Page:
Greenpoint Gazette

Off the Grid: A New Show at 17 Frost

BY Michael Cesarczyk

Artists are pushing the envelope again on Frost Street.

On May 7th, 17 Frost Theater of the Arts hosted “Off the Grid,” a night of experimental art and music centered on the themes of patterns and subtle twists.

The title of the show works on many levels. It is a clever nod to 17 Frost itself, which has proven to be an oasis of outsider art ever since opening in 2007. The performance venue/gallery has made it a point to showcase works from off the beaten path, whether exhibiting street artists such as Aakash Nihilani and Poster Boy or presenting performances by avant-garde electronic bands like the Phonometricians on Cosmic Fire. Joanna Hartell, “Off the Grid’s” curator and one of its contributors, followed this tradition in her choice of artists.

“The artists themselves are just not known in the inner circle of art,” said Hartell. We live in a city that’s so art-focused and yet they’re not known. I don’t know why. They’re great and they certainly could be on the grid. They just aren’t represented in Chelsea right now.”

“Off the Grid” also nicely sums up the overall atmosphere of the show. Despite their use of a wide spectrum of media and subjects, almost all the artists’ works utilize a grid-like structure. These range from David Moriera’s simple designs and Margaret Heffernan’s mixed media abstractions to Elizabeth Ennis’ quirky photographs.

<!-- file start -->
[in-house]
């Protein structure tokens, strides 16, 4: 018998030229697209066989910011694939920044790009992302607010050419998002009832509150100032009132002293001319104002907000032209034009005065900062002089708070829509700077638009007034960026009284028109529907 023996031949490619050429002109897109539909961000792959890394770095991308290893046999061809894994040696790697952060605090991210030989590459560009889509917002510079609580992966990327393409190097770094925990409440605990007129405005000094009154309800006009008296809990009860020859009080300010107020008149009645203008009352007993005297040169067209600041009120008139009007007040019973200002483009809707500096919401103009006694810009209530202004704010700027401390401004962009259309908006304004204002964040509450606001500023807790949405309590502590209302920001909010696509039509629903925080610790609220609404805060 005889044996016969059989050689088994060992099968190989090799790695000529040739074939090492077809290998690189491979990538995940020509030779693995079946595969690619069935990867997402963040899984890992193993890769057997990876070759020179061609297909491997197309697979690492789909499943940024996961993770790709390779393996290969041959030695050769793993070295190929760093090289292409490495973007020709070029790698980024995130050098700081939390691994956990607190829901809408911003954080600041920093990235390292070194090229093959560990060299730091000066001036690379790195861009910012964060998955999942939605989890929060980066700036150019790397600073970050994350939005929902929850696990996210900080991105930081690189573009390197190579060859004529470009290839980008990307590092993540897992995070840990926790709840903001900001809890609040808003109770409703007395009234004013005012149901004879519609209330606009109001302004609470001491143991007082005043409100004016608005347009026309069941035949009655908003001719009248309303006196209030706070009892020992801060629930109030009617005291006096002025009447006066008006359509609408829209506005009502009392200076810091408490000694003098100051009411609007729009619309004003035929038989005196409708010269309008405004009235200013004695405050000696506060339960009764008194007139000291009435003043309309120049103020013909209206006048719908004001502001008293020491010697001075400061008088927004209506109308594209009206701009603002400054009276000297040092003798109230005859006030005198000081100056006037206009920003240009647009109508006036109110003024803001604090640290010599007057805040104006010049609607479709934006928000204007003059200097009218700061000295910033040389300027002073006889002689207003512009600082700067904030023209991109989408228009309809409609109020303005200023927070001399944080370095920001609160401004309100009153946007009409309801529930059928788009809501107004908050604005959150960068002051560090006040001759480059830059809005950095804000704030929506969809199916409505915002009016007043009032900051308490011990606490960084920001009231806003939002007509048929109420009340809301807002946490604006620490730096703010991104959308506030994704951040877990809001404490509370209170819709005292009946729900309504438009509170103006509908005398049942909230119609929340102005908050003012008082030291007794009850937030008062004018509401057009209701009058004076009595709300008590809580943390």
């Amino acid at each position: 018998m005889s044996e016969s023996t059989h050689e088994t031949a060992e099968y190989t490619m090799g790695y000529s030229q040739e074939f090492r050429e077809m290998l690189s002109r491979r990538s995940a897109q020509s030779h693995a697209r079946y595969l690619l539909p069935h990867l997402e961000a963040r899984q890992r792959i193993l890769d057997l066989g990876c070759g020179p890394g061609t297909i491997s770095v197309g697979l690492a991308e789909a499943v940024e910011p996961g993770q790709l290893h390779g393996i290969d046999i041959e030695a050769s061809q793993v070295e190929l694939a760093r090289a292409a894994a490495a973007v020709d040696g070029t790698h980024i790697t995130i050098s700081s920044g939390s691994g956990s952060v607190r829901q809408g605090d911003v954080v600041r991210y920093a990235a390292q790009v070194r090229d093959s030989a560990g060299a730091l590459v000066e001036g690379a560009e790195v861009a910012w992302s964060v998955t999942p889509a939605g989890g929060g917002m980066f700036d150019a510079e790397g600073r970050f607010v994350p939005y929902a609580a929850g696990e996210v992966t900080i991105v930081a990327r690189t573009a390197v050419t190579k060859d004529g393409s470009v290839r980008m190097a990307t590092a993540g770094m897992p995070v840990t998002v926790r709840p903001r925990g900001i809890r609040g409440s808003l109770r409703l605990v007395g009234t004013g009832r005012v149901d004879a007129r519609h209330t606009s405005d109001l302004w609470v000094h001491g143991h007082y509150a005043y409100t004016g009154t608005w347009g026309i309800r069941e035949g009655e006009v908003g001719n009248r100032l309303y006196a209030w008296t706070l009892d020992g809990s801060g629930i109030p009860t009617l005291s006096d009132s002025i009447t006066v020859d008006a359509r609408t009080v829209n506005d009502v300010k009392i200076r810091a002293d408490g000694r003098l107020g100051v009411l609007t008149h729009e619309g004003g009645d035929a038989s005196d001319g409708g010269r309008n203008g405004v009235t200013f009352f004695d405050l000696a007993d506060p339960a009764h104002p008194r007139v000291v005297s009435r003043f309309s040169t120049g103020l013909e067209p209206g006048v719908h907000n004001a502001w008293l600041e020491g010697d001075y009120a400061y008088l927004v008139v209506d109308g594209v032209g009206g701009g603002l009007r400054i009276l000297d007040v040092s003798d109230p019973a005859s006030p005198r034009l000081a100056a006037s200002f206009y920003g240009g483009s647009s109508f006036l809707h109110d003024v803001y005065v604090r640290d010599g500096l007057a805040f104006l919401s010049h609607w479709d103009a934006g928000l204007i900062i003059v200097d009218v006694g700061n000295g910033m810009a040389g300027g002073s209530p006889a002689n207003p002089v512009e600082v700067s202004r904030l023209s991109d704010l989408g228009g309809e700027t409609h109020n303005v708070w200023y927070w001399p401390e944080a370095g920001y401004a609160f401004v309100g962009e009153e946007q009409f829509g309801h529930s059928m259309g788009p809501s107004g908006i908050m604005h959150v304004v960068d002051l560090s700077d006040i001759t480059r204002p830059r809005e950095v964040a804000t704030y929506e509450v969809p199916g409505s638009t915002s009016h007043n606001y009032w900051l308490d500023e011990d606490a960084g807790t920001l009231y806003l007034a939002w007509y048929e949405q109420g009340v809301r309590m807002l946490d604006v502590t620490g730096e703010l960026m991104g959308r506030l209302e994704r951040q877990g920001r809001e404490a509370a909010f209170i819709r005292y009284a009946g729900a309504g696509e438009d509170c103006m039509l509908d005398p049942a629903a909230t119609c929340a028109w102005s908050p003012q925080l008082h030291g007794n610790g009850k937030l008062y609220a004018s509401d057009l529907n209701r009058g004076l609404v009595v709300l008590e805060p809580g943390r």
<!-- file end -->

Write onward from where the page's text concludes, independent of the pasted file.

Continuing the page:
“I like to put my own work in a grid,” explained Joanna Hartell. “And I just wanted to find others who worked in a similar format, who could complement that form. That’s when I realized…gosh! A lot of people work in a grid!”

Even while working within the grid, many of the artists found their way back off with different manipulations and variations. Some of these manipulations are quite blatant, such as Deborah Adams’ acrylic grids on 7×4 sheets of paper, which are obscured by whirlpools of paint. Others are slight, such as “Skin,” Hartell’s collage of 77 photographs of the body’s largest organ. Although they seem to be regular pictures of flesh at first glance, a further inspection reveals that they are all close-ups of old skin, a view that challenges traditional views of physical beauty. Other works include Patricia Sprott’s oil paintings of trees and haze, Hillary Moore’s six “Molecular Memory Portraits” of women and a surreal video by Lili White.

The show’s most prominent piece is Jeanelle Marie’s light installation “As the eye, so the object”. Literally working off the power grid, “As the eye” is a dazzling web of light bulbs, plugs, extension cords, and wires that stretches from the floor to ceiling in the center of 17 Frost. It could perhaps be best described as a waterfall of light designed by Dr. Seuss, and is a visual treat whether viewed during a clear afternoon or when fully lit in the evening.

Music at the opening was curated by electronic artist Matthew Ostrowski and featured performances by Ostrowski, David Linton, Andrea Parkins and Kamran Sadegi.

“Off the Grid” will continue to run for the rest for the rest of this month and can be viewed during other shows at 17 Frost. For more information on the exhibit, visit www.artcat.com/exhibits/13557. For more information about 17 Frost, visit its website at www.17frost.com.

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